Being a Hungarian (well, there are still a few, – a very few, mind you, but still – more embarrassing facts in ones life) I object! Part of my national culture is Attila József, Miklós Radnóti or/and László Nagy, but not the home brew ‘pálinka’ for Gods sake!

    Or: “The opposition is serving foreign interest!” So, Russia isn’t a foreign power then, what Orbán serves?
    And “Out with the foreign owned multinational companies, because they taking ‘our’ money abroad” – then – “Hungary is a flagship of the European car industry..” and “Hankook is one of the flagships of the Hungarian industry”
    Owned by whom?
    Oh, crap, multinational foreign companies..!
    Oh my!
    What is this with these flagships all over, anyway? Anybody in the know? Admiral, are you there? Ahoy..!

    So, it seems like the Hungarian “principles” mostly nothing better than Orbán’s ‘at the spur of the moment’ slogan or catchphrase if you will, which has been planted into the heads of the humble masses.

    “Hungary performs better!” – remember? It isn’t really in clear, grammatically correct Hungarian, but it became the (biggest lie?) driving force during the election campaign, only a precious few ever questioned its validity.

    Just give it a few months and the Hungarian – Russian (blood)brotherhood, even the common origin, red dots or red stars on your butt, doesn’t matter – vill be presented as historical fact, what will be ‘part of our National culture” or some other bullshit, and the believers vill applause and defend the “principle” to the end, from the decadent ill-willing West…

  31. @Joe Simon: “Hungary performs better” – Bullshit to the nth degree, yet you are all
    parroting it.

  32. Joe Simon,

    You wrote: “To call Hungary fascist is simplistic to the nth degree, yet you are all
    parroting it.”

    No, once again you either aren’t reading or you aren’t letting the facts get in the way of trolling. I, for one, have not said that I agree that Hungary is currently fascist, and there are others, too.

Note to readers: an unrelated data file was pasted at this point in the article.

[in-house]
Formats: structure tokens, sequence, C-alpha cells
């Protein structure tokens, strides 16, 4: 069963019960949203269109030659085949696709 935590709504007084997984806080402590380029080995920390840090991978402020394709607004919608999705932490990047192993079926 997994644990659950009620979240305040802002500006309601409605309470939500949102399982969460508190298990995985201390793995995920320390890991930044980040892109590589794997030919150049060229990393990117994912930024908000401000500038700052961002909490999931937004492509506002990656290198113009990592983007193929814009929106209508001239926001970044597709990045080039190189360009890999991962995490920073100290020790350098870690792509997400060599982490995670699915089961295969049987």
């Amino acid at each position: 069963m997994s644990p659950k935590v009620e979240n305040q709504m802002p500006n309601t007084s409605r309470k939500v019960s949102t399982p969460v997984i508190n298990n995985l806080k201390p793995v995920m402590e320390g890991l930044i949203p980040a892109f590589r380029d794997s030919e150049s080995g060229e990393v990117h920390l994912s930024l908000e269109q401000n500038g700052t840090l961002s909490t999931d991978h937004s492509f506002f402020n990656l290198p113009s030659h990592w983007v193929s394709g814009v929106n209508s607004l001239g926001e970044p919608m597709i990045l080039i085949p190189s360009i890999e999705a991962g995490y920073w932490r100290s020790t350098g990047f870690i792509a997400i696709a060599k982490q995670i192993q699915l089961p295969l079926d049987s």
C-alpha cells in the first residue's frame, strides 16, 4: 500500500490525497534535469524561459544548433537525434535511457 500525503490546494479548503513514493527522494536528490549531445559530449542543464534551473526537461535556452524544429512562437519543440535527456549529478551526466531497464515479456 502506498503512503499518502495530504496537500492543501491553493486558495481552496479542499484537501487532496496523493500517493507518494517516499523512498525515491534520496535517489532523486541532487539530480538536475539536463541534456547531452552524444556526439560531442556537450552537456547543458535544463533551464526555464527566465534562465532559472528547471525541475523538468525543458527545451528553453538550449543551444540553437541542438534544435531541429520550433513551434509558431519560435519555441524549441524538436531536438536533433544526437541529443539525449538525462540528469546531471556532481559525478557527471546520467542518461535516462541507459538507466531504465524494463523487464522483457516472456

At the same time, the evidence is compelling, and it is spelled out explicitly. You, on the other hand, have only spelled out the word “simplistic”, which is a great way to describe your “argument” against the fact that Hungary’s government is structured along fascist lines. Give us something other than insults, and perhaps I’ll reconsider the possibility that you are nothing but a paid troll who is not giving Fidesz their money’s worth.

  33. Spectator,

    That was actually my point, partially, though there is plenty of legitimate criticism of the way the EU is dealing with sovereignty among its member states, especially when it comes to smaller, poorer nations. Just the idea of the EU is against true independence, but when was the last time that Hungary, or any other country, was truly independent? Even the most powerful nations in history had outside constraints on their actions, and Hungary is lucky to not be part of an empire anymore. On the other hand, shouldn’t we be allowed to buy bananas in any shape we like? Isn’t that worth fighting, dying, and going into poverty for?

    Sorry for the irony, perhaps it was a bit too subtle, in my previous post.

  34. 1. The few Iranian ruling clans expropriated the resources with revolutionary cover after 1979.
    2. The Soviet transformation was a similar plot. Starting in the 1980s.
    3. Orban abandoned the early slogans, and showed the Hungarians that he could do the same, just a little better, since the countless supporters gave him a good cover.

  35. Googly to Joe Simon: “Give us something other than insults, and perhaps I’ll reconsider the possibility that you are nothing but a paid troll who is not giving Fidesz their money’s worth.’

    Are there such people as paid Fidesz trolls? How come they haven’t approached me yet? I could really curl your hair here and I need the money….my precious book: Arty, Crafty, Nasty – (available on Amazon.com/kindle) is not moving fast enough and The Gresham Symphony was listed by someone from Belgium on Goodreads, who gave it a generous 1*. The cost of fame, unbelievable….hm.

  36. @latefor – Unfortunately there are such people as professional Fidesz trolls – another part of the országimázs program that seems to be backfiring (When, since 1989, has Hungary’s image been so bad?). Naturally, there are also amateurs out there. I take it you would call yourself an amateur troll?

Comments are closed.